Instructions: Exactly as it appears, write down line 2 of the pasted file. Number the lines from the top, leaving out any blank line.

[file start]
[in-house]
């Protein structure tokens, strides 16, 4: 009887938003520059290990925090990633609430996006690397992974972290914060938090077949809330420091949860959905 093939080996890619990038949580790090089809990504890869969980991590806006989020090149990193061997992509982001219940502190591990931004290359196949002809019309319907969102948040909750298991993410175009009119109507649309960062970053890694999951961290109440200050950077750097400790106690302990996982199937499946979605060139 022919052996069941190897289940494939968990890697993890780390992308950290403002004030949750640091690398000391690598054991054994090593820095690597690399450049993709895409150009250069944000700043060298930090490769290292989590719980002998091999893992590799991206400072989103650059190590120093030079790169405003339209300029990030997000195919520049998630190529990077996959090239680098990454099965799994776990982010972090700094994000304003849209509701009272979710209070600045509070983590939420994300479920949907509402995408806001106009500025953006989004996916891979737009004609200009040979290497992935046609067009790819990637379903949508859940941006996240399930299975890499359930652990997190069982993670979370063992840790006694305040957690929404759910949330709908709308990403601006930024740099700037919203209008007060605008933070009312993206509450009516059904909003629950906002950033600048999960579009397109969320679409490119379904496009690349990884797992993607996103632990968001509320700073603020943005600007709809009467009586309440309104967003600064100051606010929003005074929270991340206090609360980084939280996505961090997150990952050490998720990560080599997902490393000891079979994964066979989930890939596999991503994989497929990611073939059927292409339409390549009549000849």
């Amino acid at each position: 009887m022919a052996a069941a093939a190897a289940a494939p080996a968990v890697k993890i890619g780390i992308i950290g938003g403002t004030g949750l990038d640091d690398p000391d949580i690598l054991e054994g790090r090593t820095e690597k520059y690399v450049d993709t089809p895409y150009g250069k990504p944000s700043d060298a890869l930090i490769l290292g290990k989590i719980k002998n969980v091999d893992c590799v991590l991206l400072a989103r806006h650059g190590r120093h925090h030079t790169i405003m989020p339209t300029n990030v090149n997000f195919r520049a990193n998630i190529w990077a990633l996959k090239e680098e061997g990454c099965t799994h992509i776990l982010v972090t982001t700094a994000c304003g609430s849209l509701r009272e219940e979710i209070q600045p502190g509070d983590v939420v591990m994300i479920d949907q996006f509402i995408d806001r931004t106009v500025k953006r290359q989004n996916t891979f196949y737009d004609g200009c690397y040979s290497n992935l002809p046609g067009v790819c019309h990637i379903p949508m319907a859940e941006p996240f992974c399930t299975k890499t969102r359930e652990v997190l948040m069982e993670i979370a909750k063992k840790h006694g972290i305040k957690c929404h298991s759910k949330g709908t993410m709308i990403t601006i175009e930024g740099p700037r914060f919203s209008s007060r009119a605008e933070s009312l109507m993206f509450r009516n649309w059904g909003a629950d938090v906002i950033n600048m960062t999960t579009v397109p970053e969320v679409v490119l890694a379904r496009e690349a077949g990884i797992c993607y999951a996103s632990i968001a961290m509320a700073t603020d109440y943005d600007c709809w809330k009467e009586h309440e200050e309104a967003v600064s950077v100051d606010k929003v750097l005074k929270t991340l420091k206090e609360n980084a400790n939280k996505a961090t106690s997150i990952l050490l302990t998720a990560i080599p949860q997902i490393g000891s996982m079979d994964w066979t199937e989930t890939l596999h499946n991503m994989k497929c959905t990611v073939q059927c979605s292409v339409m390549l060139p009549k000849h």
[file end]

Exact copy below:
């Protein structure tokens, strides 16, 4: 009887938003520059290990925090990633609430996006690397992974972290914060938090077949809330420091949860959905 093939080996890619990038949580790090089809990504890869969980991590806006989020090149990193061997992509982001219940502190591990931004290359196949002809019309319907969102948040909750298991993410175009009119109507649309960062970053890694999951961290109440200050950077750097400790106690302990996982199937499946979605060139 022919052996069941190897289940494939968990890697993890780390992308950290403002004030949750640091690398000391690598054991054994090593820095690597690399450049993709895409150009250069944000700043060298930090490769290292989590719980002998091999893992590799991206400072989103650059190590120093030079790169405003339209300029990030997000195919520049998630190529990077996959090239680098990454099965799994776990982010972090700094994000304003849209509701009272979710209070600045509070983590939420994300479920949907509402995408806001106009500025953006989004996916891979737009004609200009040979290497992935046609067009790819990637379903949508859940941006996240399930299975890499359930652990997190069982993670979370063992840790006694305040957690929404759910949330709908709308990403601006930024740099700037919203209008007060605008933070009312993206509450009516059904909003629950906002950033600048999960579009397109969320679409490119379904496009690349990884797992993607996103632990968001509320700073603020943005600007709809009467009586309440309104967003600064100051606010929003005074929270991340206090609360980084939280996505961090997150990952050490998720990560080599997902490393000891079979994964066979989930890939596999991503994989497929990611073939059927292409339409390549009549000849």